Last week we were all surprised when his coordination rapidly declined. He was shambling, stumbling, and nearly falling. His blood pressure was very low but medications did not seem to be the issue. We discussed a hospital visit for additional testing but (on the advice of the doctor) we decided to avoid hospital delirium. Friday morning the memory care facility recommended hospice, although we all agreed that Dad might easily recover.

On Friday evening hospice saw his symptoms take a turn for the worse and we arranged for 24-hour nursing care. The hospice doctor mentioned that Dad might be closer to death than we thought, but even the doctor was thinking in terms of days or weeks. Morphine helped relieve Dad's stress and he slept through the night. He never woke up, and then his heart stopped.

Some neuropsychologists claim that Alzheimer's makes you more of what you already are. Rather than feeling sad, I'd like to note that for the last nine years Dad has been mostly happier than I've ever known him. He finally freed himself of all his cares and burdens. I didn't enjoy his journey but I'm glad we could be there to help and to spend the time with him.

Dad's directions are straightforward: cremation, no flowers, no funeral, no memorial service, and instead donate to charity. As usual, he didn't want a fuss. We plan to cremate his body whenever the crematorium is ready. We'll scatter his ashes at one of his favorite hiking spots where he's spent so much time over the years. Personally, I favor donating to an Alzheimer's organization like this forum or the Alzheimer's Association, or to the National Park Foundation.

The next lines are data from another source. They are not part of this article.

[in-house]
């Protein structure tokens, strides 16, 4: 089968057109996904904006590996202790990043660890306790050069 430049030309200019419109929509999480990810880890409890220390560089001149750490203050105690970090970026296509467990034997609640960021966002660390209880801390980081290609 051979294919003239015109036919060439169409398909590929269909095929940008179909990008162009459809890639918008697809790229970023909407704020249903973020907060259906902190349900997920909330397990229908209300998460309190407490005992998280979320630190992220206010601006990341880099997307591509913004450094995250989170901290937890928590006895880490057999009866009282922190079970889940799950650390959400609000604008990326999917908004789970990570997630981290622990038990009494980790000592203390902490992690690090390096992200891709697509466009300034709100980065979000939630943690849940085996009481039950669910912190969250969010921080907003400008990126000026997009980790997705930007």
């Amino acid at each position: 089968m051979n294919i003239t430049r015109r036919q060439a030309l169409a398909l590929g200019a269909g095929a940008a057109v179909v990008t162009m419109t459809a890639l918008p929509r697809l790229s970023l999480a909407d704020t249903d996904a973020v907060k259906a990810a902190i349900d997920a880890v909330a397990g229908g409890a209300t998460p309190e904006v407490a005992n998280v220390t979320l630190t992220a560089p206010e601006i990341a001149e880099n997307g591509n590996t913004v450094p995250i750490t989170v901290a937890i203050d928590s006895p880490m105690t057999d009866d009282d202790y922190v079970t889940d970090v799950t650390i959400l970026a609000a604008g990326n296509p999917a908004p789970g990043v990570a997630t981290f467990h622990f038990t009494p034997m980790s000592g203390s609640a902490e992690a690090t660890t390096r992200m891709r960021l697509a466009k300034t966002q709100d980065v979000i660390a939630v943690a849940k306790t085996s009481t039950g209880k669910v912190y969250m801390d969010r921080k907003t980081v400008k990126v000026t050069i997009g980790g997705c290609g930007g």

My conservator appointment has technically ended. My brother is the executor of Dad's estate (he lives in Denver in the same district as the Probate Court) but I'll probably be the administrator for him. We're going to start that conversation with the lawyer tomorrow, and I'll occasionally update this thread with the details of settling Dad's affairs..

I've included the photo from the first page of this thread: Dad in late 2009 at the overlook of the Visitor Center at Colorado National Monument Park outside of Grand Junction. He was in early-stage Alzheimer's at this point, still living independently and driving and hiking. (He used to joke about hiking into the Rockies with his "slipping memory" until he couldn't remember how to get back to his car.) He was notoriously camera-shy for his whole life, almost always behind the lens instead of in front. I had to sneak this one in before he moved back out of the frame.

Dean at Colorado Monument National Park Dec 2009.JPG
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Re: Alzheimer's caregivers, guardians, and conservators

Postby JML » Sun Nov 19, 2017 10:14 pm

Nords--So sorry for your loss. Your dad sounds like quite an interesting guy! I really appreciate all that you have shared about your dad's journey and your caretaker's role. There's so much to learn, and you have been generous. Peace to you and your family.
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Stavia
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Re: Alzheimer's caregivers, guardians, and conservators

Postby Stavia » Sun Nov 19, 2017 11:03 pm

Nords please accept my deepest and sincerest condolences on your loss of your Dad.
Thank you for letting us know.